Swedish chain stores Ikea and H&M have enabled people around the world to buy fashionable clothes and bright, trendy furniture at knock-down prices. The cheap prices mean you can buy a t-shirt today and not worry about whether you will still like it a week from now.
But clothes and furniture are not the only things Sweden has turned into disposable goods – the country has also become a pioneer in disposable marriages, and has the dubious distinction of being the world’s divorce capital.
While buying clothes and getting married may seem like two very different choices, some sociologists argue that the low-commitment attitudes to both are essential parts of the Swedish dedication to modernity.
At H&M headquarters in Stockholm over 100 designers, buyers, and pattern makers knock off catwalk-worthy clothes for sale in the company’s 1,420 stores throughout 28 countries.
“We offer our customers new and updated fashions every day,” said Camilla Emilsson Falk, Press Officer for H&M.
A key element of H&M’s success is that it offers price-conscious consumers the chance to buy clothes that don’t need to last.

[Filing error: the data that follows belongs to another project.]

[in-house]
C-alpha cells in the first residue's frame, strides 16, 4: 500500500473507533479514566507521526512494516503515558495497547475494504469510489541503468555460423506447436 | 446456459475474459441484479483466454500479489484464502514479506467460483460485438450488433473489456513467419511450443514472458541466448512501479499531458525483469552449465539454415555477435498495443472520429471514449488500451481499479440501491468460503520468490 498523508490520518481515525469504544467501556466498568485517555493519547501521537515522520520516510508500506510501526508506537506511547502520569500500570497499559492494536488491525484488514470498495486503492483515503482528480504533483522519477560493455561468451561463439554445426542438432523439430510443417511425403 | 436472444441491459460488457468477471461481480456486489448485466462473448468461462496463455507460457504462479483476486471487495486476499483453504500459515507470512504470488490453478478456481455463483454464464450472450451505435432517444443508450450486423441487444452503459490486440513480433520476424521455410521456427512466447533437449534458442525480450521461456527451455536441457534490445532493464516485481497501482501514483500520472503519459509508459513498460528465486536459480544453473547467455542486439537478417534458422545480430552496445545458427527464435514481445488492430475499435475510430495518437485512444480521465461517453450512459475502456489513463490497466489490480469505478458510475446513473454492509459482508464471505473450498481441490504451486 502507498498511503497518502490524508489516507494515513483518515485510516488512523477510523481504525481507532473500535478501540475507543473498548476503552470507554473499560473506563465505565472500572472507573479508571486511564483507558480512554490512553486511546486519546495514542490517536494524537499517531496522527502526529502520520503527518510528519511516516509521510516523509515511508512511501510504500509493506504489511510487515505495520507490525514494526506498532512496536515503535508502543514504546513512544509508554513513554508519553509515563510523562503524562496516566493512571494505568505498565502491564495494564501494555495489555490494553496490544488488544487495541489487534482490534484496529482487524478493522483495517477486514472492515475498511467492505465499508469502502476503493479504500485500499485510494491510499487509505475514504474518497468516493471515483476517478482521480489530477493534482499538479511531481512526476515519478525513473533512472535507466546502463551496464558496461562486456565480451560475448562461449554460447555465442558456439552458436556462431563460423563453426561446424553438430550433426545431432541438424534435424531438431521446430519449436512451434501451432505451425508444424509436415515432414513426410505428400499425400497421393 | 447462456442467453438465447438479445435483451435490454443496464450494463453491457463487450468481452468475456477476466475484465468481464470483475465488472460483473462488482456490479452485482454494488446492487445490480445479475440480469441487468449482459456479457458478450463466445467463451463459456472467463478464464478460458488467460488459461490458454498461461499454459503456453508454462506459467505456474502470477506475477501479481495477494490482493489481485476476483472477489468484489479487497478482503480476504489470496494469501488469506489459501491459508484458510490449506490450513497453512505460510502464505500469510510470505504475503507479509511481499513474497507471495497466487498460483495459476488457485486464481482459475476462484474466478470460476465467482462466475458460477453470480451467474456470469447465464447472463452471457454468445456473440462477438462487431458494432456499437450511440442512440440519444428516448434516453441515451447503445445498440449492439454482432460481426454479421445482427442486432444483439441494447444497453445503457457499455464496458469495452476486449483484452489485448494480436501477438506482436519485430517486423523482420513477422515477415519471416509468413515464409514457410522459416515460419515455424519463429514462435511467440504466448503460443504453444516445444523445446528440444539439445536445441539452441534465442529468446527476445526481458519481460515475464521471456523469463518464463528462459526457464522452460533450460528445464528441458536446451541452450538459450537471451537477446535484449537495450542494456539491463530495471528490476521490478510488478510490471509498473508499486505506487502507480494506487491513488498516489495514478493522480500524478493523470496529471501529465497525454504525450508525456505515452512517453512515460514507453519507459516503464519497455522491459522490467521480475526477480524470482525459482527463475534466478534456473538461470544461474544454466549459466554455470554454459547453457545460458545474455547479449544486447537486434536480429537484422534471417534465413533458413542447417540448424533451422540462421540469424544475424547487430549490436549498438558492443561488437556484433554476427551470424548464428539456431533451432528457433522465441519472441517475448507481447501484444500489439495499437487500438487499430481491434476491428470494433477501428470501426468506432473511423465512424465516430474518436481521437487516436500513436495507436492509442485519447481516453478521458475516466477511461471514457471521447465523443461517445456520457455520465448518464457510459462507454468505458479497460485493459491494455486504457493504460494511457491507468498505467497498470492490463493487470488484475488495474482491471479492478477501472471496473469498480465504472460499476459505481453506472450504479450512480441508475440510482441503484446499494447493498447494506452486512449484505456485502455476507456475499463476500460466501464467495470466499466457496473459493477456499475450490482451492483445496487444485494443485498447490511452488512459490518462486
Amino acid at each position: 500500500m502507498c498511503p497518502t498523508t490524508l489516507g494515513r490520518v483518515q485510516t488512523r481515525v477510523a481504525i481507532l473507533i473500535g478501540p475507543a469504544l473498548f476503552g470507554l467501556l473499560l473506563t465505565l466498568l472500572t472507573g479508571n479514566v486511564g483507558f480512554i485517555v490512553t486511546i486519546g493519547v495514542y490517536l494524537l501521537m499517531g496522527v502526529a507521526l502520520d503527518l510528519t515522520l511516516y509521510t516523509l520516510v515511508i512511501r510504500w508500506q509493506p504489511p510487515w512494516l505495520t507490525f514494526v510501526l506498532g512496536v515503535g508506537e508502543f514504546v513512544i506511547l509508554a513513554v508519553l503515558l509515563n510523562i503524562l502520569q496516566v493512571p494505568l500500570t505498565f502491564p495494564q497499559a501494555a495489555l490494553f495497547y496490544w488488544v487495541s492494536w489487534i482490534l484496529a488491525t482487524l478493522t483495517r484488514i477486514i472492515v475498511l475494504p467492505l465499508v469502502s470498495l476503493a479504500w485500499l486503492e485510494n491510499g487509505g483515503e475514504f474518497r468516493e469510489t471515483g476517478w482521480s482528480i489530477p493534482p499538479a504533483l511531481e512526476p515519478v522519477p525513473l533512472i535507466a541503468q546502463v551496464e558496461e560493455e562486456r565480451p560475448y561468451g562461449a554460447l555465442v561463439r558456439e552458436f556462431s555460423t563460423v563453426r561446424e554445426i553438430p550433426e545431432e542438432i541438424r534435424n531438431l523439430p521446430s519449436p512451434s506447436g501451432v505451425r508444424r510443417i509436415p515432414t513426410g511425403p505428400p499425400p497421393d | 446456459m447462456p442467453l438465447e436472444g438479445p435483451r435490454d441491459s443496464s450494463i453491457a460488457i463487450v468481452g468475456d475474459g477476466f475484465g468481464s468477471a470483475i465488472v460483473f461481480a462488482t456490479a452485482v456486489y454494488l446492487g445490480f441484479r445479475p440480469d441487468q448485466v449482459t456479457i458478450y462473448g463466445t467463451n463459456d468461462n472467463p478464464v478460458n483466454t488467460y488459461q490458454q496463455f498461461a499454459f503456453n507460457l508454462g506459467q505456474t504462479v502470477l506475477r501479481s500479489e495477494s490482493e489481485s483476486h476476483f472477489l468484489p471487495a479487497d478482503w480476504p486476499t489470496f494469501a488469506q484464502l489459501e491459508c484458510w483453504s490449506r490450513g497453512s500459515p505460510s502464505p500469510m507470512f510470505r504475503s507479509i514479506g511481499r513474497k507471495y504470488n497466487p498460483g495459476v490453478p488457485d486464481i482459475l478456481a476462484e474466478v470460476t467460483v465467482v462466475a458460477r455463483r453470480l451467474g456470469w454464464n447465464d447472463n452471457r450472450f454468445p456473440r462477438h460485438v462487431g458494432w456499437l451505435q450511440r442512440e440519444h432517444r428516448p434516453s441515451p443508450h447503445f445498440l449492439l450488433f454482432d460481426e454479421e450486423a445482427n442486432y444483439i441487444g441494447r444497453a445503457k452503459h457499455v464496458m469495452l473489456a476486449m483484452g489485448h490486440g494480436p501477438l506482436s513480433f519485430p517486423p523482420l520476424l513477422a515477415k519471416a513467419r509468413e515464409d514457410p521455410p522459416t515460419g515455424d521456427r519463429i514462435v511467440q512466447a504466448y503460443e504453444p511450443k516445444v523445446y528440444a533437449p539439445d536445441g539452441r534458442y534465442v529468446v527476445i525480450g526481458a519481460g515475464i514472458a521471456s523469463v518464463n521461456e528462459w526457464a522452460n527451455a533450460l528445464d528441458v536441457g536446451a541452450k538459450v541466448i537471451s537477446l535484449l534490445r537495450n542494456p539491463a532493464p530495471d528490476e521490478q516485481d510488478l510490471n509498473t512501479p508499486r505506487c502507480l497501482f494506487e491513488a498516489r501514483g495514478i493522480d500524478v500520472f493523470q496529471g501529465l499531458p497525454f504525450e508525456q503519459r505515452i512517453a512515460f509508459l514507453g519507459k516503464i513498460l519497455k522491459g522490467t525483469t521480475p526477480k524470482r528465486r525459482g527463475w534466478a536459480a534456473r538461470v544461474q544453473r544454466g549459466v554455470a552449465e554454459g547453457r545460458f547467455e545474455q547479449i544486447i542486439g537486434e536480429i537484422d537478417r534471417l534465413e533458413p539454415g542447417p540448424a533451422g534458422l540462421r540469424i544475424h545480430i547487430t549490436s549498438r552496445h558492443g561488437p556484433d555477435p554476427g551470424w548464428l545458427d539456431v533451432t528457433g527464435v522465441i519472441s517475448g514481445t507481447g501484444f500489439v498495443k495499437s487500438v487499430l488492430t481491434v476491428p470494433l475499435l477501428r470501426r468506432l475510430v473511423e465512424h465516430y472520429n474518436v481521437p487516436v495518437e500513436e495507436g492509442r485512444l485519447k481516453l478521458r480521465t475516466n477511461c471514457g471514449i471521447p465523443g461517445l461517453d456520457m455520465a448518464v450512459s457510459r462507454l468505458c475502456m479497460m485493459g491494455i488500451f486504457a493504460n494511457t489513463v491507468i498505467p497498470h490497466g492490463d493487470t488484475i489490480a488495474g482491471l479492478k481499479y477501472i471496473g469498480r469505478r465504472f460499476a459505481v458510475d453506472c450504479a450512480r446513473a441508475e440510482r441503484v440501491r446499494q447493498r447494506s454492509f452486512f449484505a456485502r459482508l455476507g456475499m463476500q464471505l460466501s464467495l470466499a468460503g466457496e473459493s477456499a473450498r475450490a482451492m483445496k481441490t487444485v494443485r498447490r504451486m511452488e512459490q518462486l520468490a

“At H&M you can keep up with the latest trends without going broke. I don’t expect the clothes to last forever, but why would I want them to,” said one Swedish girl I met leaving H&M with two bags of clothes.
Another shopper explained that she loves the flexibility and choice offered by H&M: “If there was not a store like H&M, I may only be able to afford one designer jacket. Now I can have several. Even if I never wear a purchase, it is always nice to know I have the option.”
Of the 28 countries that sell H&M, Sweden is one of the largest in terms of total sales. “It is not just the new ability to buy a shirt for one occasion that has made H&M so popular, but the idea that everybody can now afford trendy clothing. Fashion now transcends class. It is part of socialism,” said Swedish designer Erica Andersson.
The perfect table (for now)
Ikea is another Swedish super-brand that is recognized worldwide for its inexpensive, chic items. British design magazine Icon named Ikea “the most influential force in contemporary design.”
Ikea brought about a new dawn of furniture shopping, allowing customers to buy a living room item without the intense rumination furniture shopping used to require. “I can go into Ikea and furnish my entire apartment in one day or my wife can redecorate because her tastes change,” said a Swedish man hauling an Ikea box to his car. Granted with each item you buy, you must also be willing to do the labor required to assemble the pieces and find space to store last seasons Ikea buys.